Sierra Brown
Hi Daryl,

      My gun is 52" and I it has a reel and a slip tip

My First White Sea bass
I had been in the water for about an hour when I shot my first white. I was on the bottom at about 20 ft when I saw it, and I knew I had time to pay close attention to the fish. It was barred, and considering the fact that I haven't even witnessed that many whites, I stared at it for a moment, making sure that it wouldn't be a mistake to shot. The fish looked decent sized, not huge, but big enough for me to have some fear of what was to come when I pulled the trigger. My shot was good, and the fish pulled line out of my reel as I swam to the surface to breath. I had not used a reel before or even shot a fish with my recently purchased Daryl Wong, and had no idea how the whole process was going to work. I let the fish continue to take line until it stopped. Then I put my head underwater and saw the yellow line stretched off of the reel in what appeared to be an endless zigzag of tangles through the kelp that disappeared into the murky depths. Lifting my head out of the water, I looked around, noted how far away the aluminum skiff was, and how the kelp seemed to be getting thicker and thicker. I had absolutely no idea what to do, and realized I should have probably thought this all out beforehand. I was frozen. I didn't want to let go of my gun, but I didn't know how to find my fish without dropping my gun. It felt as though I had been treading water in place, holding my shaftless gun while intermittently surveying the yellow line to check if the tangles had magically gone away for at least a half an hour. I'm not sure what to call it. It wasn't quite a panic. It was paralysis-- until I started to get tired.
I looked back at the skiff and my heart lit up when I saw him. "George!" I yelled. He must of already gotten a fish and brought it back to the boat. I could see him standing toward the stern and it looked like he was watching me. It must have been obvious that I had a fish, but George didn't move. Maybe his back was to me. I started waving my arms, "George!" I yelled louder. What was his problem? He told me to yell for him if I got a fish and now he wasn't even paying attention. The kelp was tangled around my fins and my legs were tired. I laid my body across the water to rest and breathe out of my snorkel, but my mask started filling with water and then my snorkel was filling with water. I started thinking about Hemmingway's 'The Old Man and the Sea.' Maybe that�s what this was all about. This fish might actually kill me. Earlier in the year I told some friends and family that my life goal was to spear a white seabass, otherwise I could not die in peace. And here I did it, maybe now I was going to die.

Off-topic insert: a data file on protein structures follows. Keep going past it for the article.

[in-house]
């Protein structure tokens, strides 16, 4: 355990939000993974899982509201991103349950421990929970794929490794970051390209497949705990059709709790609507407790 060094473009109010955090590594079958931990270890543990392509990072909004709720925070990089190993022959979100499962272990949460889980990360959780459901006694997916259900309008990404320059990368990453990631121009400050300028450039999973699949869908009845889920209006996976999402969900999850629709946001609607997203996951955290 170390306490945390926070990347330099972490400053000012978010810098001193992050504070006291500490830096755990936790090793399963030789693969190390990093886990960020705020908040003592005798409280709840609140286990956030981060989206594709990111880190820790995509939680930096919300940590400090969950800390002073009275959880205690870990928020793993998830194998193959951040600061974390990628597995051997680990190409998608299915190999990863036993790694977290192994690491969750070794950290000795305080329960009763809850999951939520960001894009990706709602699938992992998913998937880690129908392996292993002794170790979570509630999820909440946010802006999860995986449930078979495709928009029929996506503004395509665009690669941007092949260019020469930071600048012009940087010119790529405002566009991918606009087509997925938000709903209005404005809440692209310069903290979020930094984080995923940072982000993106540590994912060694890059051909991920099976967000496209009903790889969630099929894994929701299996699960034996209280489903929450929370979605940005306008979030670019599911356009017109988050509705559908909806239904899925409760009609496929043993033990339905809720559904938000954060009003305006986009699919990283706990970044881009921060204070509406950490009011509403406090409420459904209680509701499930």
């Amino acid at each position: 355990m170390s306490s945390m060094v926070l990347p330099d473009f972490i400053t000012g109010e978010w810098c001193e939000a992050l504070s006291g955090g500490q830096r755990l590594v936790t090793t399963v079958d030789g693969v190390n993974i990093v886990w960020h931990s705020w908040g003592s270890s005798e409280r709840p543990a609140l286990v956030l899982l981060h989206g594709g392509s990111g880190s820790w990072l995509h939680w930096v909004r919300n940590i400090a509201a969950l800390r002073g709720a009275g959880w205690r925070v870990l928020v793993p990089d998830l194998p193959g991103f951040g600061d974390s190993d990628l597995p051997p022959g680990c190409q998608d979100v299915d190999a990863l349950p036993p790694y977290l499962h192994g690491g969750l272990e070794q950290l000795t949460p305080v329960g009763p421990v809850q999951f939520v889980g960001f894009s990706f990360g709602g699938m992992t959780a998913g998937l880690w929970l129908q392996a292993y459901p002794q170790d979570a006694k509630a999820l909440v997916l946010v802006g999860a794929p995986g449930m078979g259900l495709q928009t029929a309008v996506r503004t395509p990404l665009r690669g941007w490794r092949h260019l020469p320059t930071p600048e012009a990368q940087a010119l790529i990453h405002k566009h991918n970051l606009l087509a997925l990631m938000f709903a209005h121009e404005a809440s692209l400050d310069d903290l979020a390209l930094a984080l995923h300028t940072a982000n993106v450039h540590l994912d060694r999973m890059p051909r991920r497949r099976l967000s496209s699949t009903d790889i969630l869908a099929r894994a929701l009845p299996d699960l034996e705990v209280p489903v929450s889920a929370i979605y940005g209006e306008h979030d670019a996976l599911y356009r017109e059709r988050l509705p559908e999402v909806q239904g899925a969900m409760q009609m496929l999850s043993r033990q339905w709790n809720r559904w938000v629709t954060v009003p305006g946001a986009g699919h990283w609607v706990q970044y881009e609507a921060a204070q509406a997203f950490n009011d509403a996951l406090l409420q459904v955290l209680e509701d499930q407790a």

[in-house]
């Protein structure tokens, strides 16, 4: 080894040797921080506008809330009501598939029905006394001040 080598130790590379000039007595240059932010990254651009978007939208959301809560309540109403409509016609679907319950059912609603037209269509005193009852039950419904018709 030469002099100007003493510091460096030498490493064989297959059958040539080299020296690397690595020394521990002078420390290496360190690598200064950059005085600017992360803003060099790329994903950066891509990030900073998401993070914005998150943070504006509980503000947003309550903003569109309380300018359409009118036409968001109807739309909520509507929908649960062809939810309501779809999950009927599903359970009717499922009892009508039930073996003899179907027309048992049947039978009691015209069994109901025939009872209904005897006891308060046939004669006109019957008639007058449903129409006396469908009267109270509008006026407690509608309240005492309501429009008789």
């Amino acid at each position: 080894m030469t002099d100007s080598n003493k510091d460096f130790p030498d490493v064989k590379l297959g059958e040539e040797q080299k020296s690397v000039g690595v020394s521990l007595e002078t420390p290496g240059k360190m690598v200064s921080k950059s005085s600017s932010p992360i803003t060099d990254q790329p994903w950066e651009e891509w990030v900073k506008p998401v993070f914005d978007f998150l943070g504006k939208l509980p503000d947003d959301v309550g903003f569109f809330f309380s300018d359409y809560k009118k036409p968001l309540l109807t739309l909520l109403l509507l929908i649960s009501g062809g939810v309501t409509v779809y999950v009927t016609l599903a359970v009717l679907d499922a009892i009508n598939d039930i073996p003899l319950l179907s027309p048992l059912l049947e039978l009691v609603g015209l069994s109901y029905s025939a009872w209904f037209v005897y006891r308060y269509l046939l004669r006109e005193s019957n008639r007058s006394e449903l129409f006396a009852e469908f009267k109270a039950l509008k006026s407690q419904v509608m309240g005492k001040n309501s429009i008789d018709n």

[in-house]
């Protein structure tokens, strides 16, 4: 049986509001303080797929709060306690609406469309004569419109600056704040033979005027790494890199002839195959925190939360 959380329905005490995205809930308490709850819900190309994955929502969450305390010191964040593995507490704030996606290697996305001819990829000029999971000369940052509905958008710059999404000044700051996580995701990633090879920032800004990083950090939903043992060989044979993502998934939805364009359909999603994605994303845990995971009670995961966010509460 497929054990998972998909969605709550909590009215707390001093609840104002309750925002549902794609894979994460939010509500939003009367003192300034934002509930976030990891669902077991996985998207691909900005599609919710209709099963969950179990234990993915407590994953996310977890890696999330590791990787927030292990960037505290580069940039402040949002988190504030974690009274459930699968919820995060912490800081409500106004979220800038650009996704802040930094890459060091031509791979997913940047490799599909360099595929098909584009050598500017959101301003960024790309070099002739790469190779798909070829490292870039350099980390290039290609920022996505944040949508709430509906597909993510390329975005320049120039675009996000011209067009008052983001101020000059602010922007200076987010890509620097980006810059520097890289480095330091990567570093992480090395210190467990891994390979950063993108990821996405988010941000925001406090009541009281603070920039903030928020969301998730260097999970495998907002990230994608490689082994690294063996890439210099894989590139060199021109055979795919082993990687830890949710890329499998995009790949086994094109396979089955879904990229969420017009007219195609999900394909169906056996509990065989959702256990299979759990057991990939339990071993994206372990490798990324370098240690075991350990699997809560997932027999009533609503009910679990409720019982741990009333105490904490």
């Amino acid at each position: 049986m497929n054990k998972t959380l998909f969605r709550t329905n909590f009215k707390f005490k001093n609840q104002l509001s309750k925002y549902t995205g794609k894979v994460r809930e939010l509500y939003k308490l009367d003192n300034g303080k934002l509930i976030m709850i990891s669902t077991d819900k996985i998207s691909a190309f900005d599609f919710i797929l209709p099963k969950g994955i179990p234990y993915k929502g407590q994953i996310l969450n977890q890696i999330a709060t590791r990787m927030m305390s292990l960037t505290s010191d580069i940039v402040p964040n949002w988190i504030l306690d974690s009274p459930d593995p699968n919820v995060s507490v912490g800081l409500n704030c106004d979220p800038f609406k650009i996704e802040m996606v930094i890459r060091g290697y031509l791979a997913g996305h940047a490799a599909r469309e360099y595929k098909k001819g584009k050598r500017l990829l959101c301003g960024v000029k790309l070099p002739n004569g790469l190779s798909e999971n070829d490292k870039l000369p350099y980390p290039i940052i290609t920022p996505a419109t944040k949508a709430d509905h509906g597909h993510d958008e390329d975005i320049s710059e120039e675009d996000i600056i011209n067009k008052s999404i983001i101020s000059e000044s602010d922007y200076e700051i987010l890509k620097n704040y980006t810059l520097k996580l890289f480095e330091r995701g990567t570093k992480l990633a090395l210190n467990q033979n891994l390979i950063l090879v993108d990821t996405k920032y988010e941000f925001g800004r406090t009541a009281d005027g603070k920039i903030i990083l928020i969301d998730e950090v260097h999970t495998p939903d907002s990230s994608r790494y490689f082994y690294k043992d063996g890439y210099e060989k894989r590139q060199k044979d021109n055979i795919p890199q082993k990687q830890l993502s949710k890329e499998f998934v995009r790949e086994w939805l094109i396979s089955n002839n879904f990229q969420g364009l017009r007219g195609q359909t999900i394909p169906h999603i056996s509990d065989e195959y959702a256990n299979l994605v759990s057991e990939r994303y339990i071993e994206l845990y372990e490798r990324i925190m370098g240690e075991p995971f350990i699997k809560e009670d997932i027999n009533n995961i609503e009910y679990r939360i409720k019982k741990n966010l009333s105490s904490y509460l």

"Geeoorrge!" I screamed. "Sierra?" he responded from behind me. I turned around and made out his black snorkel camouflaged in the kelp. "I got one!" I told him.
It seemed like it took him a long time to swim over to me and meanwhile I looked back at the skiff and realized it was the cleat post that I thought was him. No wonder he looked so skinny. "Sierra, you have a nice fish. Give me your gun, and now go down and get your fish."
My knife was in my hand. I followed the yellow line down as it switchbacked around the kelp stalks making me dizzy until I saw the fish, flopping around on the bottom. George told me to stab it on the back of its head to kill it, so I wrapped my arms around the fish and gave a good jolt so I could bring it up. I had forgotten about the line and soon realized that the fish was more tangled than myself. I surfaced to breathe and George told me to go back down and disconnect the yellow reel line from the line connected to the shaft. Maybe I should have inspected my gun before I shot a white with it because I had no clue how it worked- I didn�t know that I could disconnect the shaft from the rest of the line. It made sense once I went back down and found what George was talking about, disconnected the line and brought the fish up. George reeled in the line and helped me remove the tip from the fish, so that I could tie it around my weight belt. I swam back to the boat with my fish. It was only 28 lbs, but it made me think of the marlin from The Old Man and the Sea, which I imagine was well over 1500 lbs.
What if George wasn't there? He did it the right way, coaching me through the process instead of going down and retrieving the fish for me. I was tired, but after I dragged that little fish into the boat, we went out and dove again, and I shot another one. It was a repeat story of the first fish, and again George came to the rescue. Now I think I'm ready. I better be because I often dive alone.

Thanks and Aloha,

Sierra Brown

Time in Hawai'i: